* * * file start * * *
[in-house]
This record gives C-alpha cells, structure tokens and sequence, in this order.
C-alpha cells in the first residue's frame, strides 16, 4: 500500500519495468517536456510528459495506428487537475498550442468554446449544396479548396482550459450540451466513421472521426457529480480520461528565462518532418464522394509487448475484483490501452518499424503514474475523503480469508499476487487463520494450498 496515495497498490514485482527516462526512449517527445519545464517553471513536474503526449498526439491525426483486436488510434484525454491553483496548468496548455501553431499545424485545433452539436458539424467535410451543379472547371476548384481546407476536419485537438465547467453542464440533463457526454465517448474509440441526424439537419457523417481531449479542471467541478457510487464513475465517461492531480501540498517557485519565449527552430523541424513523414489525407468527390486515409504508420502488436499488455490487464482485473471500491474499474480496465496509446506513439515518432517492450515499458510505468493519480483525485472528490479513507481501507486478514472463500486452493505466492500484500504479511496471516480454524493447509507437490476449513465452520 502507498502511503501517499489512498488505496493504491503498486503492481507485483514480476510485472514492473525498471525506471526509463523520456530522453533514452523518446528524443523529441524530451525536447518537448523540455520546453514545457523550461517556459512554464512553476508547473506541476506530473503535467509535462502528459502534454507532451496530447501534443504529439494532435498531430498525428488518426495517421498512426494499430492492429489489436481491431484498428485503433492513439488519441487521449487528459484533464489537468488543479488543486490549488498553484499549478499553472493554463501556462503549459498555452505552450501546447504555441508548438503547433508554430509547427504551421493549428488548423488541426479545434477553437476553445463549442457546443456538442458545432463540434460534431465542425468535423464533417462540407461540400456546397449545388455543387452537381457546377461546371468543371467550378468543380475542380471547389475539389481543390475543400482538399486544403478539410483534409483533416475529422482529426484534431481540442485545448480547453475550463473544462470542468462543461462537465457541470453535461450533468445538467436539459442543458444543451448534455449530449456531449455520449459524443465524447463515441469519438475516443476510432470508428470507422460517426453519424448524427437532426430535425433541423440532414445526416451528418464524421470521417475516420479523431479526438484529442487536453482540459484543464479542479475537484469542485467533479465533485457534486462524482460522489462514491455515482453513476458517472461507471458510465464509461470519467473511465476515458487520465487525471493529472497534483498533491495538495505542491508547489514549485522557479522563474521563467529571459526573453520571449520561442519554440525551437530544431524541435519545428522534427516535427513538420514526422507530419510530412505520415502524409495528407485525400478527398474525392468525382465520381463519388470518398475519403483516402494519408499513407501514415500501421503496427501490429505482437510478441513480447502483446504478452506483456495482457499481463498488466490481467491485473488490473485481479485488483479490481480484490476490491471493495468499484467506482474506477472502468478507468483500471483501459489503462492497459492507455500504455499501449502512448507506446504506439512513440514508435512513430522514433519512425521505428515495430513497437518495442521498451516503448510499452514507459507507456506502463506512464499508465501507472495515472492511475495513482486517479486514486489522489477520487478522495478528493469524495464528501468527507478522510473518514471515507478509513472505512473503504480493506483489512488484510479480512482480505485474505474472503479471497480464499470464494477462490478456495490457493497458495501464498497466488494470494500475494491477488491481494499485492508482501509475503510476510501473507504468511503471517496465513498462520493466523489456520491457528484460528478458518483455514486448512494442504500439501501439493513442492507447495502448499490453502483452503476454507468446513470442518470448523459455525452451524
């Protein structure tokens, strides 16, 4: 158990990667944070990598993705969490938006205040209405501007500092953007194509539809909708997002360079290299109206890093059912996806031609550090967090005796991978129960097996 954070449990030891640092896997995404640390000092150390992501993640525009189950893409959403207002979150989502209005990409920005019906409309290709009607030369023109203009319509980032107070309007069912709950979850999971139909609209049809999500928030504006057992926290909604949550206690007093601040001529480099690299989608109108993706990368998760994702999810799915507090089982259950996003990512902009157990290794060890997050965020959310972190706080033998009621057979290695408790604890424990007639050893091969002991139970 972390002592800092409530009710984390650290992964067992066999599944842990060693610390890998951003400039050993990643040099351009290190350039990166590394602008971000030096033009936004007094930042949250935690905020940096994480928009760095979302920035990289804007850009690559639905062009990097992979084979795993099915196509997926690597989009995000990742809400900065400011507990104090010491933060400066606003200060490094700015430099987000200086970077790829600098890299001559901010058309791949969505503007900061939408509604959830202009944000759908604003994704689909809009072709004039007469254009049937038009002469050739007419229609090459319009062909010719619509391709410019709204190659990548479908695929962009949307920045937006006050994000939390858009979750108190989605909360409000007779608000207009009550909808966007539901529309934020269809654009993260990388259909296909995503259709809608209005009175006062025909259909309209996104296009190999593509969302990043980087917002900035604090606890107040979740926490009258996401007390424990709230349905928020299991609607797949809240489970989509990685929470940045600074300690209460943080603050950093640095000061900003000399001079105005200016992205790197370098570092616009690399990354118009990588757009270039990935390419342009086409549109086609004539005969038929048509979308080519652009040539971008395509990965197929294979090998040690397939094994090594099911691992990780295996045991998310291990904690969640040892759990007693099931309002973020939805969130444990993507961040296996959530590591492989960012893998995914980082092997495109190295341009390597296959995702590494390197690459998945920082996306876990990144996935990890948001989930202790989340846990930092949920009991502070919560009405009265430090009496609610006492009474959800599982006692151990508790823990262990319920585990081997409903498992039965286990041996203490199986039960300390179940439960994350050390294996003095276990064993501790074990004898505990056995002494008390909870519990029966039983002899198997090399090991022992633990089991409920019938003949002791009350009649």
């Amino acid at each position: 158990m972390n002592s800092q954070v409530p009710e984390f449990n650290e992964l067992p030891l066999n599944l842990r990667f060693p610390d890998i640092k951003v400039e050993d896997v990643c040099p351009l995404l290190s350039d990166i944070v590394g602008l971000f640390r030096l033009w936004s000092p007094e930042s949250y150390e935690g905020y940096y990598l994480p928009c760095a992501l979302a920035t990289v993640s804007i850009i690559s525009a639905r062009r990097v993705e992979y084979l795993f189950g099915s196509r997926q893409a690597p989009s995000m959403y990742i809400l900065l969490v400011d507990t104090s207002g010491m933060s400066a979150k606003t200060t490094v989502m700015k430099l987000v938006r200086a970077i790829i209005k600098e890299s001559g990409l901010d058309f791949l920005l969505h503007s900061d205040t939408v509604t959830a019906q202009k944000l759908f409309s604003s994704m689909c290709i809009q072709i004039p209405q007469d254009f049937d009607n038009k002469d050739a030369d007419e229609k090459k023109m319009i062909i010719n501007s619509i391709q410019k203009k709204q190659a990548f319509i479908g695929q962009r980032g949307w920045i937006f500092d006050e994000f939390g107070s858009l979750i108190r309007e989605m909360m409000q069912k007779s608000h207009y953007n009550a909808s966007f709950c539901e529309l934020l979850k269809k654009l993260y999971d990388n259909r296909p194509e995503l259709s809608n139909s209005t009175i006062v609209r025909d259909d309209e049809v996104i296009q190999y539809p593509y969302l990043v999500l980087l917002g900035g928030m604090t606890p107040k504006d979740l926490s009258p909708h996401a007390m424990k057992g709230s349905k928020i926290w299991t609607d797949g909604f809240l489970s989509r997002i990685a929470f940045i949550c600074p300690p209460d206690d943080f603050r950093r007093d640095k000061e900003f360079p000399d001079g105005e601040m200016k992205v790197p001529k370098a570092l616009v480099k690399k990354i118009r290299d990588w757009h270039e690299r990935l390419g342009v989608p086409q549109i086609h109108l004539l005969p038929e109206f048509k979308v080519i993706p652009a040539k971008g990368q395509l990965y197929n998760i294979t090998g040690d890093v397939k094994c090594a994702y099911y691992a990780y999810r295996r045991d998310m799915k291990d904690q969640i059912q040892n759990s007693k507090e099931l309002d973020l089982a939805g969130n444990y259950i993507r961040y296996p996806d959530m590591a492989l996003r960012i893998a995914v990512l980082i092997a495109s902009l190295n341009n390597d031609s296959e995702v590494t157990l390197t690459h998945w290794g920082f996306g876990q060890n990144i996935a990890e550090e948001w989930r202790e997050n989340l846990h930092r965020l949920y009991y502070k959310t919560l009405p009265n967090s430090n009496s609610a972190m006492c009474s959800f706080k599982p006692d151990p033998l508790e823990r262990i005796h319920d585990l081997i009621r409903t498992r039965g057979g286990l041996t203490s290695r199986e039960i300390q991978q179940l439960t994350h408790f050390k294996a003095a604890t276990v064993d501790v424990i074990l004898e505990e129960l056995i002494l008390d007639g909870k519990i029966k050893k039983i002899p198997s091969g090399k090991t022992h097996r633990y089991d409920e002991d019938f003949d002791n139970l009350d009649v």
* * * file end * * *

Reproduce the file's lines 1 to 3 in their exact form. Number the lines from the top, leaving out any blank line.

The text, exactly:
[in-house]
This record gives C-alpha cells, structure tokens and sequence, in this order.
C-alpha cells in the first residue's frame, strides 16, 4: 500500500519495468517536456510528459495506428487537475498550442468554446449544396479548396482550459450540451466513421472521426457529480480520461528565462518532418464522394509487448475484483490501452518499424503514474475523503480469508499476487487463520494450498 496515495497498490514485482527516462526512449517527445519545464517553471513536474503526449498526439491525426483486436488510434484525454491553483496548468496548455501553431499545424485545433452539436458539424467535410451543379472547371476548384481546407476536419485537438465547467453542464440533463457526454465517448474509440441526424439537419457523417481531449479542471467541478457510487464513475465517461492531480501540498517557485519565449527552430523541424513523414489525407468527390486515409504508420502488436499488455490487464482485473471500491474499474480496465496509446506513439515518432517492450515499458510505468493519480483525485472528490479513507481501507486478514472463500486452493505466492500484500504479511496471516480454524493447509507437490476449513465452520 502507498502511503501517499489512498488505496493504491503498486503492481507485483514480476510485472514492473525498471525506471526509463523520456530522453533514452523518446528524443523529441524530451525536447518537448523540455520546453514545457523550461517556459512554464512553476508547473506541476506530473503535467509535462502528459502534454507532451496530447501534443504529439494532435498531430498525428488518426495517421498512426494499430492492429489489436481491431484498428485503433492513439488519441487521449487528459484533464489537468488543479488543486490549488498553484499549478499553472493554463501556462503549459498555452505552450501546447504555441508548438503547433508554430509547427504551421493549428488548423488541426479545434477553437476553445463549442457546443456538442458545432463540434460534431465542425468535423464533417462540407461540400456546397449545388455543387452537381457546377461546371468543371467550378468543380475542380471547389475539389481543390475543400482538399486544403478539410483534409483533416475529422482529426484534431481540442485545448480547453475550463473544462470542468462543461462537465457541470453535461450533468445538467436539459442543458444543451448534455449530449456531449455520449459524443465524447463515441469519438475516443476510432470508428470507422460517426453519424448524427437532426430535425433541423440532414445526416451528418464524421470521417475516420479523431479526438484529442487536453482540459484543464479542479475537484469542485467533479465533485457534486462524482460522489462514491455515482453513476458517472461507471458510465464509461470519467473511465476515458487520465487525471493529472497534483498533491495538495505542491508547489514549485522557479522563474521563467529571459526573453520571449520561442519554440525551437530544431524541435519545428522534427516535427513538420514526422507530419510530412505520415502524409495528407485525400478527398474525392468525382465520381463519388470518398475519403483516402494519408499513407501514415500501421503496427501490429505482437510478441513480447502483446504478452506483456495482457499481463498488466490481467491485473488490473485481479485488483479490481480484490476490491471493495468499484467506482474506477472502468478507468483500471483501459489503462492497459492507455500504455499501449502512448507506446504506439512513440514508435512513430522514433519512425521505428515495430513497437518495442521498451516503448510499452514507459507507456506502463506512464499508465501507472495515472492511475495513482486517479486514486489522489477520487478522495478528493469524495464528501468527507478522510473518514471515507478509513472505512473503504480493506483489512488484510479480512482480505485474505474472503479471497480464499470464494477462490478456495490457493497458495501464498497466488494470494500475494491477488491481494499485492508482501509475503510476510501473507504468511503471517496465513498462520493466523489456520491457528484460528478458518483455514486448512494442504500439501501439493513442492507447495502448499490453502483452503476454507468446513470442518470448523459455525452451524